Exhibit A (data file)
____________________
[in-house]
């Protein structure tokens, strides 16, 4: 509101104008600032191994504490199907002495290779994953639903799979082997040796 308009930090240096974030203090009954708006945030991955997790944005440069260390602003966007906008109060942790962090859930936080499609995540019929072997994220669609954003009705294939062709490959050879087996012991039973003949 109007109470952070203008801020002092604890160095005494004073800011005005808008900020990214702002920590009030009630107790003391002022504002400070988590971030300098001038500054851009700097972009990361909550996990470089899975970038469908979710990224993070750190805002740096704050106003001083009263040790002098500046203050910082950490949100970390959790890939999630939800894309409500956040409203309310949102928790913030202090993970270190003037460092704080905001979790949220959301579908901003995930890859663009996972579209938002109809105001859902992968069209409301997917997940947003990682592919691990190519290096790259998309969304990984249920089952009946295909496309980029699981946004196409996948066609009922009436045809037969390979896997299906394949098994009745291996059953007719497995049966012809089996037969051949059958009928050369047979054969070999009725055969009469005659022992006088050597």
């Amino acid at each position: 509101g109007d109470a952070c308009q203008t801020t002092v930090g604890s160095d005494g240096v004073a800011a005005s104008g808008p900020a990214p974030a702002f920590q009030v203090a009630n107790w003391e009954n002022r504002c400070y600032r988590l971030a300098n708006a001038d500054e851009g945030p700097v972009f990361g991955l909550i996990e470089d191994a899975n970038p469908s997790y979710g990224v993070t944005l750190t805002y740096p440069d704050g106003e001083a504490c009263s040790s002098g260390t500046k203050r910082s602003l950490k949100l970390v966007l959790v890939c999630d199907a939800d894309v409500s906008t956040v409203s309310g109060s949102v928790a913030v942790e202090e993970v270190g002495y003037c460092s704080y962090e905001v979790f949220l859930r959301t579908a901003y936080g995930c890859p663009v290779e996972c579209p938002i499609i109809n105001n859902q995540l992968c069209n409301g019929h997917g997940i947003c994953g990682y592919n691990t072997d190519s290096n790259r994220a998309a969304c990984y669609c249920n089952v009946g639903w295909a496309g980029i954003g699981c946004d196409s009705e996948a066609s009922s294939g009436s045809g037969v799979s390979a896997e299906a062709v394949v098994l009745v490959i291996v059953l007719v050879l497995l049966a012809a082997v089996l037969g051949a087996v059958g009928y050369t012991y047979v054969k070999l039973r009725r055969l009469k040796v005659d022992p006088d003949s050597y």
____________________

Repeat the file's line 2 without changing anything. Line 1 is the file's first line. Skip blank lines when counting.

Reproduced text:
């Protein structure tokens, strides 16, 4: 509101104008600032191994504490199907002495290779994953639903799979082997040796 308009930090240096974030203090009954708006945030991955997790944005440069260390602003966007906008109060942790962090859930936080499609995540019929072997994220669609954003009705294939062709490959050879087996012991039973003949 109007109470952070203008801020002092604890160095005494004073800011005005808008900020990214702002920590009030009630107790003391002022504002400070988590971030300098001038500054851009700097972009990361909550996990470089899975970038469908979710990224993070750190805002740096704050106003001083009263040790002098500046203050910082950490949100970390959790890939999630939800894309409500956040409203309310949102928790913030202090993970270190003037460092704080905001979790949220959301579908901003995930890859663009996972579209938002109809105001859902992968069209409301997917997940947003990682592919691990190519290096790259998309969304990984249920089952009946295909496309980029699981946004196409996948066609009922009436045809037969390979896997299906394949098994009745291996059953007719497995049966012809089996037969051949059958009928050369047979054969070999009725055969009469005659022992006088050597």